Facts and rumors about failing Nvidia chips have been spewing from all sides for months now. What's AMD's take on the issue, and why aren't we seeing similar failures from its products? We recently had a chat with Neil McLellan, AMD's director of packaging and interconnect technologies, who offered his insight and opinions about these matters.
To understand where AMD is coming from, one must go back a few years to the former ATI. Prompted by problems with packaging and interconnect materials in consoles as well as the European Union's Restriction of Hazardous Substances (RoHS) directive, ATI hired McLellan and went about rethinking its chip packaging strategy. In 2005, the RoHS directive required GPU packages to start connecting to their host boards with lead-free solder balls. ATI also took that opportunity to replace the high-lead solder bumps with so-called eutectic bumps. As you'll see in the diagram below, those solder bumps connect the silicon GPU die to the rest of the package:
Why the change? High-lead bumps use 90% lead and 10% tin, while eutectic bumps switch that ratio to 37% lead and 63% tin. High-lead bumps can handle more current, but AMD thinks they're more prone to fatigue and need "comprehensive reliability engineering to be used successfully." To illustrate the fatigue issue, McLellan evoked a soda can: the tab will probably stay on if you bend it up and down slightly a hundred times, but it'll likely pop off if you bend it all the way two or three times. Similarly, high-lead bumps can fail because of repetitive heating and cooling. That's because the silicon GPU die and package substrate (see the diagram above) have different thermal expansion coefficients—2 parts per million/°C for the silicon and 30 ppm/°C for the substrate, McLellan said—which puts a significant stress on the bumps.
Eutectic bumps are easier to work with in AMD's view, but they have their downsides, too. They have lower tolerance for high current densities than their high-lead counterparts, so bumping up the amperage can render them useless by way of electromigration. Because different parts of a chip can have different power requirements, McLellan said a given chip might have mean power delivery of 200mA with some bumps getting 50mA and others receiving 600mA. To avoid stressing outliers excessively, AMD's engineers apply a redistribution layer—essentially a thick metal layer—between the bumps and the die in order to even out power delivery.
Keeping control over chip packaging is easier said than done, though. McLellan noted that both AMD and Nvidia rely on a number of third-party firms (like SPIL and ASE) to do the dirty work of packaging chips, and different firms can use different processes and materials. He went on to suggest that those companies didn't mind following AMD's guidelines for material usage and package design, but they declined to take the fall if any problems occurred. In essence, AMD could be on its own if it runs into packaging problems—although McLellan said that hasn't happened with the new packaging design so far.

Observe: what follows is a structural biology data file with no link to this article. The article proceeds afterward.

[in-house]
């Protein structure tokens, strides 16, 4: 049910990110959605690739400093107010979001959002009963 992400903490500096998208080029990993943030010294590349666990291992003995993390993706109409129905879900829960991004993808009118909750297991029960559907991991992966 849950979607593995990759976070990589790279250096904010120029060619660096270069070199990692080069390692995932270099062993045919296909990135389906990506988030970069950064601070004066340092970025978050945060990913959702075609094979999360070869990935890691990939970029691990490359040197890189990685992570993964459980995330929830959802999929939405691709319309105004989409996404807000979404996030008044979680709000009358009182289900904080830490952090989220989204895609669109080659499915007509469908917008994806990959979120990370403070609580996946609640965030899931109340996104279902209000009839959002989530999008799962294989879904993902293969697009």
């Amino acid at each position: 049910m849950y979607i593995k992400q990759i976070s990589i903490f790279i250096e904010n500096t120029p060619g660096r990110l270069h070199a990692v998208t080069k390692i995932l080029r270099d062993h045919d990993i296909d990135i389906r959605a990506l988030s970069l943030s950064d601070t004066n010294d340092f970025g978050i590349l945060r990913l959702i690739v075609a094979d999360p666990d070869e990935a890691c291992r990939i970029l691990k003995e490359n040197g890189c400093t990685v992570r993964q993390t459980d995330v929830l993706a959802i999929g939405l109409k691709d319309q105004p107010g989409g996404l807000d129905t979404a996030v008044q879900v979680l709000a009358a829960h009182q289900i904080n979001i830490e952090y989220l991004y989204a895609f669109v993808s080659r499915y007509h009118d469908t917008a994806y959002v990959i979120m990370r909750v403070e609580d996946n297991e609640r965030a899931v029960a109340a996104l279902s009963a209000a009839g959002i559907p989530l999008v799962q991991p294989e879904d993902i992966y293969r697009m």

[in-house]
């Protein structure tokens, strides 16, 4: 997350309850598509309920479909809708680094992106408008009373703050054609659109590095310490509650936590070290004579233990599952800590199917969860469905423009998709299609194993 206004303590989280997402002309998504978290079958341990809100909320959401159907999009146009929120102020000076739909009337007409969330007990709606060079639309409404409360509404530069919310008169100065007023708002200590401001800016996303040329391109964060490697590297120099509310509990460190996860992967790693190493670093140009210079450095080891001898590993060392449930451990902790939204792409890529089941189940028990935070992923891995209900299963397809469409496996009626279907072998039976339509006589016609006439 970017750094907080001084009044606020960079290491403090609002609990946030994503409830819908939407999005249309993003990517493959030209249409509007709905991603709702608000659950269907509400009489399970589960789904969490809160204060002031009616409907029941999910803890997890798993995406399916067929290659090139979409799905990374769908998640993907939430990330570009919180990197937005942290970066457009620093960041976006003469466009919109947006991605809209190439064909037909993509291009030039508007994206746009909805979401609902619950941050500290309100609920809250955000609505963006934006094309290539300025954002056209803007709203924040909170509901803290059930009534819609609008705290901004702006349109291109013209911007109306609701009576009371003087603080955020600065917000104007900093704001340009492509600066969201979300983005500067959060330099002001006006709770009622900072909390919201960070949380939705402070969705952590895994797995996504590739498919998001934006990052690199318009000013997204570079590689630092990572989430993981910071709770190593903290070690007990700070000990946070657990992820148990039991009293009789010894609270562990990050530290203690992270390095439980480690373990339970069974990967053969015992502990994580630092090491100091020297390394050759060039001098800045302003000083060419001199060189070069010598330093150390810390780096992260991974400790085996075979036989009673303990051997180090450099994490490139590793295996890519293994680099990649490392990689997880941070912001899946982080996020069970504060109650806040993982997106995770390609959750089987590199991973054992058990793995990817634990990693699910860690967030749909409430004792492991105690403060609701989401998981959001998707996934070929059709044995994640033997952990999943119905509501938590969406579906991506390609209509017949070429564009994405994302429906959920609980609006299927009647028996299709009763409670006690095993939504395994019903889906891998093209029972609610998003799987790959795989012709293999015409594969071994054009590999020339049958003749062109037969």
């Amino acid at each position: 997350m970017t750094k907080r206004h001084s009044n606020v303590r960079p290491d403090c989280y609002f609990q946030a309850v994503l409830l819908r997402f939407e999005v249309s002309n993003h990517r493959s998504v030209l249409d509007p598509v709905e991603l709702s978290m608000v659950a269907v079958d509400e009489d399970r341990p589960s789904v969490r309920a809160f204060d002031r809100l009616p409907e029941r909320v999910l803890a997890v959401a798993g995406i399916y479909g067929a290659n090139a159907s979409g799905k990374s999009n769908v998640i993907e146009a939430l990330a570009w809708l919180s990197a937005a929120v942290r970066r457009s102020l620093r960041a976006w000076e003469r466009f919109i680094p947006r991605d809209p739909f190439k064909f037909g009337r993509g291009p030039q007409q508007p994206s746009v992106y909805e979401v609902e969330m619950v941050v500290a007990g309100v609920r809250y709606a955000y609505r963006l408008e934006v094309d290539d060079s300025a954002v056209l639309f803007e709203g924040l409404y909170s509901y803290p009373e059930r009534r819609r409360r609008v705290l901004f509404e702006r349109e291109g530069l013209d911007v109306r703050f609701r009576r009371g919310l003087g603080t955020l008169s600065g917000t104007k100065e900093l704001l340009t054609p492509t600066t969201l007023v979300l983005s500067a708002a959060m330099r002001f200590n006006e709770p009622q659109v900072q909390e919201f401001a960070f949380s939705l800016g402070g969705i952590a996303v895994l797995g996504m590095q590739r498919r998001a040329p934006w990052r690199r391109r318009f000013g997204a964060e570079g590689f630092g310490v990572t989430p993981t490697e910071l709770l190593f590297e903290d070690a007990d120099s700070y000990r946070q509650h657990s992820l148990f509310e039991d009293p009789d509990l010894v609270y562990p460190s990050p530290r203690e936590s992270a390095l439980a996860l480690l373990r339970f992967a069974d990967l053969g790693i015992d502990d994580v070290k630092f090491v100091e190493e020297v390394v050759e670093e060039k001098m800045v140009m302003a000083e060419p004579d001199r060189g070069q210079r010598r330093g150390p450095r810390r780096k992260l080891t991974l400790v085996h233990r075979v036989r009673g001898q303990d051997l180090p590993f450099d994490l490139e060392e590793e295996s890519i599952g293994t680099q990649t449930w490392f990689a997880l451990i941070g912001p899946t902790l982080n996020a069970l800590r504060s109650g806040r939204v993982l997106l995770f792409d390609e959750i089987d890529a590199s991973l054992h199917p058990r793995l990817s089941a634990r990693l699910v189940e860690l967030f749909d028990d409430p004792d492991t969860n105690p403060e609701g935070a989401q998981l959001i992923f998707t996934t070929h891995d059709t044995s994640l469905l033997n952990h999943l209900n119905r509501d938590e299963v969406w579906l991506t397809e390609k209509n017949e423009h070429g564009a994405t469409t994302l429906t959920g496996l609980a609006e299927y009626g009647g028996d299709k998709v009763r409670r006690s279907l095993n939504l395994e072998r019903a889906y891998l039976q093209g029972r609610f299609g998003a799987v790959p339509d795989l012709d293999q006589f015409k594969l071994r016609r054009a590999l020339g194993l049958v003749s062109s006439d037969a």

On the upside, AMD says using eutectic bumps makes chips cheaper to produce, and they also increase yields. AMD states plainly in a related presentation, "There is no financial reason not to make the move to a more reliable package."
What about Nvidia? McLellan was a little vague in his criticism of AMD's rival, talking down the company for not paying closer attention to packaging and (allegedly) not caring a whole lot. However, he believes Nvidia's mobile graphics parts are failing because they use high-lead bumps and are running into the soda-can problem. This problem has shown up in notebooks because those systems get turned on and off a lot, but McLellan said plainly that folks who power-cycle Nvidia-powered desktops regularly should start seeing the same issues eventually.
To complicate things further, AMD says the RoHS directive will start requiring chipmakers to remove lead from both solder balls and solder bumps in 2010—and some of AMD's customers are requesting the change sooner than that. McLellan said that switch will introduce "an entirely new problem, which turns out to be quite challenging," although he didn't get into specifics. He did, however, mention that AMD has been working on the issue for the past 18 months, has some "great ideas" and has "done a lot of work." In his view, Nvidia has likely been spending the same time trying to fix problems in current package designs.
Of course, this is all a little one-sided. We've been trying to get Nvidia to comment on AMD's little spiel for well over a week now. While the company seemed willing, we still haven't received a statement. Stay tuned.
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